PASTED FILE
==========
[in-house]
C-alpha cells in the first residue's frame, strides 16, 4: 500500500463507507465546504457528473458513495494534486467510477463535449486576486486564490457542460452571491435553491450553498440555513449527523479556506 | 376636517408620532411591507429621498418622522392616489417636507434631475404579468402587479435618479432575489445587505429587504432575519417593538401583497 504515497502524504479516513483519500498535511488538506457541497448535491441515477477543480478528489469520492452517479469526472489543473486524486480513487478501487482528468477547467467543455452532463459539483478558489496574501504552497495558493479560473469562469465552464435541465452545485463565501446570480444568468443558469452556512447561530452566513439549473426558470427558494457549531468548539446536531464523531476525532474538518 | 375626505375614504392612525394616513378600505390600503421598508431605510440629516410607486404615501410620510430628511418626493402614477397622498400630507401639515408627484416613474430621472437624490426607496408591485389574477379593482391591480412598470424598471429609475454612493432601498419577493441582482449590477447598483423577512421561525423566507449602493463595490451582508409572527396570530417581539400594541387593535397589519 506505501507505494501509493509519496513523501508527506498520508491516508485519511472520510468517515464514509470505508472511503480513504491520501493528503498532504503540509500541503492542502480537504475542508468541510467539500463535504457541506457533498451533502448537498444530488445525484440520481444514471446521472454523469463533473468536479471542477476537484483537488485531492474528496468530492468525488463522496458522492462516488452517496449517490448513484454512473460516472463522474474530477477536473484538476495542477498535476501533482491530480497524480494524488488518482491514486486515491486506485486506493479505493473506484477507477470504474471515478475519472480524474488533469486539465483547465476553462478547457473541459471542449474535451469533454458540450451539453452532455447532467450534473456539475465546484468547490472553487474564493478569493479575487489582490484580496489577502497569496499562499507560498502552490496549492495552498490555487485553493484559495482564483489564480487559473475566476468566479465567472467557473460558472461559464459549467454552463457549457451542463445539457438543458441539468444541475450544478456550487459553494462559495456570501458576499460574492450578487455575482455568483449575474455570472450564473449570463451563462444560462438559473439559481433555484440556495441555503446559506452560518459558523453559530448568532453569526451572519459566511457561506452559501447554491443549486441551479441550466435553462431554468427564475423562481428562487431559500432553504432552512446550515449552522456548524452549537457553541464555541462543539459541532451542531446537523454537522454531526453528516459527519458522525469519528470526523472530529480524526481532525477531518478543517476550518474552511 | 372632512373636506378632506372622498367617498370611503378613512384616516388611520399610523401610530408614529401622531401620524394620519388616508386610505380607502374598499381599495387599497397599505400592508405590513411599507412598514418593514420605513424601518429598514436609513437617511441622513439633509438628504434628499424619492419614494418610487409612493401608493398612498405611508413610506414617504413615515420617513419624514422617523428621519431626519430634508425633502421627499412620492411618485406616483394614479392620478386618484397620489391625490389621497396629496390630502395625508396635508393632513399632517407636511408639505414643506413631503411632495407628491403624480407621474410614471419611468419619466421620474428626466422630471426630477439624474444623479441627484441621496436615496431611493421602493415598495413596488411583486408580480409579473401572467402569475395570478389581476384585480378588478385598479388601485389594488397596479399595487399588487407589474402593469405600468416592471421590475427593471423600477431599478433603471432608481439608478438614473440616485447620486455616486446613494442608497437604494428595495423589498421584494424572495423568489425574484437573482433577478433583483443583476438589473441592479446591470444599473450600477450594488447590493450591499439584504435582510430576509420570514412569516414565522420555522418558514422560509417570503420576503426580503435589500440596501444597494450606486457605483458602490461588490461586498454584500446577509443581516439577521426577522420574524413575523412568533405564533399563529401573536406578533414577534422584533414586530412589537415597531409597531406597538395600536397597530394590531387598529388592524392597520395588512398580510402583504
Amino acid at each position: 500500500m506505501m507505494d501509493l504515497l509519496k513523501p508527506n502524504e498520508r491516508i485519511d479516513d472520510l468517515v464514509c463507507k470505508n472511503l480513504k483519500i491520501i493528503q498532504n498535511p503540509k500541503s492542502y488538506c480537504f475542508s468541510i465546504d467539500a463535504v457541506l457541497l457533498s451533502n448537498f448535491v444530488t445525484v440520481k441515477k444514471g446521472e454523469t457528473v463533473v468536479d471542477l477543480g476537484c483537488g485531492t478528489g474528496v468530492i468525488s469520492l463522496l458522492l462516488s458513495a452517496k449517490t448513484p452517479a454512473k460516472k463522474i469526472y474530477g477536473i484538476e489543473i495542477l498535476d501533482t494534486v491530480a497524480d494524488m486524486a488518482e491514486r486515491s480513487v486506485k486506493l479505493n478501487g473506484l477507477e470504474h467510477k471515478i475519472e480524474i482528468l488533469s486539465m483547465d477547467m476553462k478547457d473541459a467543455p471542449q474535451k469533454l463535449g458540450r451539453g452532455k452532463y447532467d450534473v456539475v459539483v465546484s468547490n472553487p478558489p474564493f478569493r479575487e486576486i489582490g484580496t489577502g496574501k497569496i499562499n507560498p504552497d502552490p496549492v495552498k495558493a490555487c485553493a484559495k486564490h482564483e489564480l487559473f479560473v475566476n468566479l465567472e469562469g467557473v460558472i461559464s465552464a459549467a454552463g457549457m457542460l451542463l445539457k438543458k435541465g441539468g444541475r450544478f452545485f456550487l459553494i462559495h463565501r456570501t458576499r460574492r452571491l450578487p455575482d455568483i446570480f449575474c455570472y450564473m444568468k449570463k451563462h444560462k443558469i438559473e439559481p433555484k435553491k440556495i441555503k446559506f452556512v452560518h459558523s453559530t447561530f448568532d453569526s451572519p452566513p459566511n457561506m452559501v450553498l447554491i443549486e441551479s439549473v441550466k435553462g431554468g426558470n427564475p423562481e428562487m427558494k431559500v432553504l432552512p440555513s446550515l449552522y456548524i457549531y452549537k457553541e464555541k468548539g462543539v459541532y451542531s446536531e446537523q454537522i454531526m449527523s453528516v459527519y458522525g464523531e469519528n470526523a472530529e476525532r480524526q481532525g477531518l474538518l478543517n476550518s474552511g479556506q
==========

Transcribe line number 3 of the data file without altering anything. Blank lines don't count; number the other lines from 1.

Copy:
Amino acid at each position: 500500500m506505501m507505494d501509493l504515497l509519496k513523501p508527506n502524504e498520508r491516508i485519511d479516513d472520510l468517515v464514509c463507507k470505508n472511503l480513504k483519500i491520501i493528503q498532504n498535511p503540509k500541503s492542502y488538506c480537504f475542508s468541510i465546504d467539500a463535504v457541506l457541497l457533498s451533502n448537498f448535491v444530488t445525484v440520481k441515477k444514471g446521472e454523469t457528473v463533473v468536479d471542477l477543480g476537484c483537488g485531492t478528489g474528496v468530492i468525488s469520492l463522496l458522492l462516488s458513495a452517496k449517490t448513484p452517479a454512473k460516472k463522474i469526472y474530477g477536473i484538476e489543473i495542477l498535476d501533482t494534486v491530480a497524480d494524488m486524486a488518482e491514486r486515491s480513487v486506485k486506493l479505493n478501487g473506484l477507477e470504474h467510477k471515478i475519472e480524474i482528468l488533469s486539465m483547465d477547467m476553462k478547457d473541459a467543455p471542449q474535451k469533454l463535449g458540450r451539453g452532455k452532463y447532467d450534473v456539475v459539483v465546484s468547490n472553487p478558489p474564493f478569493r479575487e486576486i489582490g484580496t489577502g496574501k497569496i499562499n507560498p504552497d502552490p496549492v495552498k495558493a490555487c485553493a484559495k486564490h482564483e489564480l487559473f479560473v475566476n468566479l465567472e469562469g467557473v460558472i461559464s465552464a459549467a454552463g457549457m457542460l451542463l445539457k438543458k435541465g441539468g444541475r450544478f452545485f456550487l459553494i462559495h463565501r456570501t458576499r460574492r452571491l450578487p455575482d455568483i446570480f449575474c455570472y450564473m444568468k449570463k451563462h444560462k443558469i438559473e439559481p433555484k435553491k440556495i441555503k446559506f452556512v452560518h459558523s453559530t447561530f448568532d453569526s451572519p452566513p459566511n457561506m452559501v450553498l447554491i443549486e441551479s439549473v441550466k435553462g431554468g426558470n427564475p423562481e428562487m427558494k431559500v432553504l432552512p440555513s446550515l449552522y456548524i457549531y452549537k457553541e464555541k468548539g462543539v459541532y451542531s446536531e446537523q454537522i454531526m449527523s453528516v459527519y458522525g464523531e469519528n470526523a472530529e476525532r480524526q481532525g477531518l474538518l478543517n476550518s474552511g479556506q